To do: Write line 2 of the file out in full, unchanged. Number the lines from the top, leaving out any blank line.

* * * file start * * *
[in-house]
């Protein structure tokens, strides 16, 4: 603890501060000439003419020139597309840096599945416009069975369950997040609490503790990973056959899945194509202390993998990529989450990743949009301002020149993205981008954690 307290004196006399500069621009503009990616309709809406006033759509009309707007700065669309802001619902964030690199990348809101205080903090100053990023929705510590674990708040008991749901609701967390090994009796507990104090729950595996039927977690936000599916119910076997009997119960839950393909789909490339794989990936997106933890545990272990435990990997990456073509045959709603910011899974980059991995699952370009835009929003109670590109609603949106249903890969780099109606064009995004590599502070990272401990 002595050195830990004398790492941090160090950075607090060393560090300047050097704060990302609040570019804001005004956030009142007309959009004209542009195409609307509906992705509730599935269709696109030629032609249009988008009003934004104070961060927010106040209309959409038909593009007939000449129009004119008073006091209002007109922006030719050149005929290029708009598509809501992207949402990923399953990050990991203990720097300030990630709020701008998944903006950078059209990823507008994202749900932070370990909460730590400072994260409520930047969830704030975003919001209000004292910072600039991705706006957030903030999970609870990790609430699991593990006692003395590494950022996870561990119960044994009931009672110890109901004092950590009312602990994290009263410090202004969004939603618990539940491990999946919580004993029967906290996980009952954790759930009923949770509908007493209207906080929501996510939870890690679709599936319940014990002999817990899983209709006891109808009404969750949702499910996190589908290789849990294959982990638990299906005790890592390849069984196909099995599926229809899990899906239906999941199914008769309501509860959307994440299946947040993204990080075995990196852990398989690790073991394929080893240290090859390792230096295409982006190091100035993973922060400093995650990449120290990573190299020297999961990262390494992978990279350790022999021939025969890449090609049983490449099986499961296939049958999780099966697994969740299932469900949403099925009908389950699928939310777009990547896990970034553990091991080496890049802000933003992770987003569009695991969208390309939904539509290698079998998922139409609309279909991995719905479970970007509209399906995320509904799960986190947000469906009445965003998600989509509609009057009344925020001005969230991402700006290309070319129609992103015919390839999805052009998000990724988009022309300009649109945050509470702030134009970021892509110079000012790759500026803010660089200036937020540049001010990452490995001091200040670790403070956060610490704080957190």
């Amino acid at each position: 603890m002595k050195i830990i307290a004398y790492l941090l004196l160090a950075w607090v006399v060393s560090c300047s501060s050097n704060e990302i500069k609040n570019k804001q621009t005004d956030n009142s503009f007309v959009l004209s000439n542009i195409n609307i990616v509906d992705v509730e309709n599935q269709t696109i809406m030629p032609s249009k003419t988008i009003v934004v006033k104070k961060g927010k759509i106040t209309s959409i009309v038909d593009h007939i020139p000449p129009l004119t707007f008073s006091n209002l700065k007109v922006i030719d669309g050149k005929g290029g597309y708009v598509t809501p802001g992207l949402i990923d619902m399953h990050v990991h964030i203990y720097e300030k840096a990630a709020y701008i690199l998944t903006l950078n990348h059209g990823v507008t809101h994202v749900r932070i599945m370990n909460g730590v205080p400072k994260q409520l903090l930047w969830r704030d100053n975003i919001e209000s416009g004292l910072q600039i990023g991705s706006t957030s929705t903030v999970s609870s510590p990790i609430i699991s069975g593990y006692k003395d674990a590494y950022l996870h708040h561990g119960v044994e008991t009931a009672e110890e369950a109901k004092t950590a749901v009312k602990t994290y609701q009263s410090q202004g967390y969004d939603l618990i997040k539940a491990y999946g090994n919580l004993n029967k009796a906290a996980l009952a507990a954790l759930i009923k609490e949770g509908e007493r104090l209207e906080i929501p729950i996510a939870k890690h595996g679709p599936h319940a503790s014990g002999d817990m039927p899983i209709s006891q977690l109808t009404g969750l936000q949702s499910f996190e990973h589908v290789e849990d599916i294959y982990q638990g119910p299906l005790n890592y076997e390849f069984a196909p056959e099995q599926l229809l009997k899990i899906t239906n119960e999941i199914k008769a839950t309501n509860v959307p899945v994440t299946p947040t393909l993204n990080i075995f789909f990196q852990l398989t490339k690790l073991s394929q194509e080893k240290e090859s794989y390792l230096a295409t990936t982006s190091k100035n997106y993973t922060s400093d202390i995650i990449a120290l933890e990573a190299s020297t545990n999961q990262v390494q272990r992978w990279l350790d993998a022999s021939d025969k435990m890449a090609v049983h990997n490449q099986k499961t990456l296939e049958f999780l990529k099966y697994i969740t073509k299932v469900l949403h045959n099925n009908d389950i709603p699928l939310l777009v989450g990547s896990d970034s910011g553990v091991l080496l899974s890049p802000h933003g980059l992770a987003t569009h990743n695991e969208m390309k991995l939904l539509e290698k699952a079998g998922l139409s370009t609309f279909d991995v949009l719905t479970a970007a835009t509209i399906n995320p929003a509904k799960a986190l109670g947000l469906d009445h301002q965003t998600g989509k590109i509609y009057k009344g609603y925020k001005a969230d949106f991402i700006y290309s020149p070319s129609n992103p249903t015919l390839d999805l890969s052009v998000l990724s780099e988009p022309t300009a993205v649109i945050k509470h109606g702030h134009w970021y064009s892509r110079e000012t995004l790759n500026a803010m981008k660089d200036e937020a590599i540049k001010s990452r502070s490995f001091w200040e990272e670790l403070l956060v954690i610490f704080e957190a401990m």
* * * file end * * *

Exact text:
């Protein structure tokens, strides 16, 4: 603890501060000439003419020139597309840096599945416009069975369950997040609490503790990973056959899945194509202390993998990529989450990743949009301002020149993205981008954690 307290004196006399500069621009503009990616309709809406006033759509009309707007700065669309802001619902964030690199990348809101205080903090100053990023929705510590674990708040008991749901609701967390090994009796507990104090729950595996039927977690936000599916119910076997009997119960839950393909789909490339794989990936997106933890545990272990435990990997990456073509045959709603910011899974980059991995699952370009835009929003109670590109609603949106249903890969780099109606064009995004590599502070990272401990 002595050195830990004398790492941090160090950075607090060393560090300047050097704060990302609040570019804001005004956030009142007309959009004209542009195409609307509906992705509730599935269709696109030629032609249009988008009003934004104070961060927010106040209309959409038909593009007939000449129009004119008073006091209002007109922006030719050149005929290029708009598509809501992207949402990923399953990050990991203990720097300030990630709020701008998944903006950078059209990823507008994202749900932070370990909460730590400072994260409520930047969830704030975003919001209000004292910072600039991705706006957030903030999970609870990790609430699991593990006692003395590494950022996870561990119960044994009931009672110890109901004092950590009312602990994290009263410090202004969004939603618990539940491990999946919580004993029967906290996980009952954790759930009923949770509908007493209207906080929501996510939870890690679709599936319940014990002999817990899983209709006891109808009404969750949702499910996190589908290789849990294959982990638990299906005790890592390849069984196909099995599926229809899990899906239906999941199914008769309501509860959307994440299946947040993204990080075995990196852990398989690790073991394929080893240290090859390792230096295409982006190091100035993973922060400093995650990449120290990573190299020297999961990262390494992978990279350790022999021939025969890449090609049983490449099986499961296939049958999780099966697994969740299932469900949403099925009908389950699928939310777009990547896990970034553990091991080496890049802000933003992770987003569009695991969208390309939904539509290698079998998922139409609309279909991995719905479970970007509209399906995320509904799960986190947000469906009445965003998600989509509609009057009344925020001005969230991402700006290309070319129609992103015919390839999805052009998000990724988009022309300009649109945050509470702030134009970021892509110079000012790759500026803010660089200036937020540049001010990452490995001091200040670790403070956060610490704080957190």